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June 22, 07
V 35 Issue 25

 
 
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Students storm school board meeting over military recruitment in schools, ban on Gays
Students storm school board meeting over military recruitment in schools, ban on Gays
Ask school board to consider ban on recruiting during school hours

by Lisa Wardle - SGN Staff Writer

The armed forces have become more aggressive with recruits in recent years, due to the lack of soldiers currently enrolled in the service and are becoming increasingly more present in public schools. On Wednesday, June 20th, students responded in a similarly aggressive manner. An assortment of high school and college kids came together at the John Stanford Building to rally before storming into the Seattle Public School Board meeting.

Students felt the need to take action because certain schools, like Chief Sealth, currently see military visitors almost weekly. The armed forces are going into public schools to make up for the thousands of able and willing individuals who have been discharged for reasons of blatant discrimination, they argued. In 2005, the Army fell 6,600 troops short of its goal of 80,000 recruits, according to a Congressional Budget Office report. Additionally, willing Gay and Lesbian soldiers are being discharged from the service at an alarming rate. The "Don't Ask, Don't Tell" policy bans homosexuals and Bisexuals from serving in the military and requires that they be dismissed if they are discovered to be Gay.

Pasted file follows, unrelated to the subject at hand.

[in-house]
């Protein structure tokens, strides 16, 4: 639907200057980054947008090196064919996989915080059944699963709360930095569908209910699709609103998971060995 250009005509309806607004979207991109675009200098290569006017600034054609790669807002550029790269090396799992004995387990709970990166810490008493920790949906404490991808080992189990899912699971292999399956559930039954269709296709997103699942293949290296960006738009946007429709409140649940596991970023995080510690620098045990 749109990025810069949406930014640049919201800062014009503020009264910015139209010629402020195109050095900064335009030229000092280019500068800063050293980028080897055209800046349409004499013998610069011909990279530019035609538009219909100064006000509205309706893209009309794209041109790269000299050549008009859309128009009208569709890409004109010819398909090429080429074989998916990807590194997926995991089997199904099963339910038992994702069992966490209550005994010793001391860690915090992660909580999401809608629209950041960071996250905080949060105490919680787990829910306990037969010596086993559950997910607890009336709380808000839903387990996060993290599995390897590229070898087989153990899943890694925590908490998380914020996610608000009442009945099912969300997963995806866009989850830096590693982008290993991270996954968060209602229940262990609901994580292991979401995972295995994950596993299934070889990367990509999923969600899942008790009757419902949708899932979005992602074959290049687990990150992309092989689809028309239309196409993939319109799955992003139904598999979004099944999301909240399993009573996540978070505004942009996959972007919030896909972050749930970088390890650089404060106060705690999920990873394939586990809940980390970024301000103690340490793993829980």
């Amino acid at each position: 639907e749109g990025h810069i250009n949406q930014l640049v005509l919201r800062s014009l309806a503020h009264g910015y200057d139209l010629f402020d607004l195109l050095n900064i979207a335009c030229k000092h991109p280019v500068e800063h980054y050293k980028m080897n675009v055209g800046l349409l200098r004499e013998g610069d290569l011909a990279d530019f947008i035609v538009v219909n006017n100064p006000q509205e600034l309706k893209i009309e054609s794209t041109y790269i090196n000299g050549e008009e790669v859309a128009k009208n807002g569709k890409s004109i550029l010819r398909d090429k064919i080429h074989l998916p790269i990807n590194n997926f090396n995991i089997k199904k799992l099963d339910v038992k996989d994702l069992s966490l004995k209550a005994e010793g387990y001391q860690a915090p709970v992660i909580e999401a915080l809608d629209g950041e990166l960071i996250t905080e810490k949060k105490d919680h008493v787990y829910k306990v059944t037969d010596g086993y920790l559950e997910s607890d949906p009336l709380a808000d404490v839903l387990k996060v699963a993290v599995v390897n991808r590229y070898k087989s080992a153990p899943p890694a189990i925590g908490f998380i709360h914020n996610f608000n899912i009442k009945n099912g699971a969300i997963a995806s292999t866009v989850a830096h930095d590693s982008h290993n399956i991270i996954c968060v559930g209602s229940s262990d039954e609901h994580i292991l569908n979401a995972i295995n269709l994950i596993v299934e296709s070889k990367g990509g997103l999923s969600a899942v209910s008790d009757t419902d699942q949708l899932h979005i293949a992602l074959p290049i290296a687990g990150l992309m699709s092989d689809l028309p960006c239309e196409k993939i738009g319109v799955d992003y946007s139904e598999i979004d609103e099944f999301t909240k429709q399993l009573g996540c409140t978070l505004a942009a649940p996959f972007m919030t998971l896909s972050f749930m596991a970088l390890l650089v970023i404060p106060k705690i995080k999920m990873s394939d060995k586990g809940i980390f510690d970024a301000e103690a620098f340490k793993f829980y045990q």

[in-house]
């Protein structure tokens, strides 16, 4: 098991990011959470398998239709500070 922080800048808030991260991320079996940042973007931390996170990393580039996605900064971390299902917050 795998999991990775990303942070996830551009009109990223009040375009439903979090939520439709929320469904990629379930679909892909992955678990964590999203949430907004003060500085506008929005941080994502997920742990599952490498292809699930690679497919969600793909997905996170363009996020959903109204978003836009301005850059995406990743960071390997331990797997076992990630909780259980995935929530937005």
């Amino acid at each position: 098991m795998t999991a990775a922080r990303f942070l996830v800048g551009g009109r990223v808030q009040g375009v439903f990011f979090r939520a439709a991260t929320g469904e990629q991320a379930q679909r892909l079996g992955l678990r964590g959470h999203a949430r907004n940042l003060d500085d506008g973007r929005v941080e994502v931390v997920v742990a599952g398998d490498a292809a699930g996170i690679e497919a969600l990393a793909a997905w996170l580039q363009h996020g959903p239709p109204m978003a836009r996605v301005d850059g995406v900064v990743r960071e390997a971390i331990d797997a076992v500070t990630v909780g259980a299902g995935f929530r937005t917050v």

The youth populace in Seattle, the students on Wednesday claimed, feels that the recruiting techniques and overwhelming amount of propaganda are atrocious efforts from the military. Youth Against War and Racism (YAWR) is a national network of student activists that organizes events to put a stop to the recruitment in schools. Many Seattle high school peace groups endorse the YAWR protests and walk-outs to show their objection to the current war and draft. The group recently proposed a policy to the Seattle School Board that would not allow recruiters (military, jobs, or colleges) onto the school grounds during the day. If passed, the policy would instead provide a "Recruitment Fair" once per semester where students could go to seek out opportunities for themselves.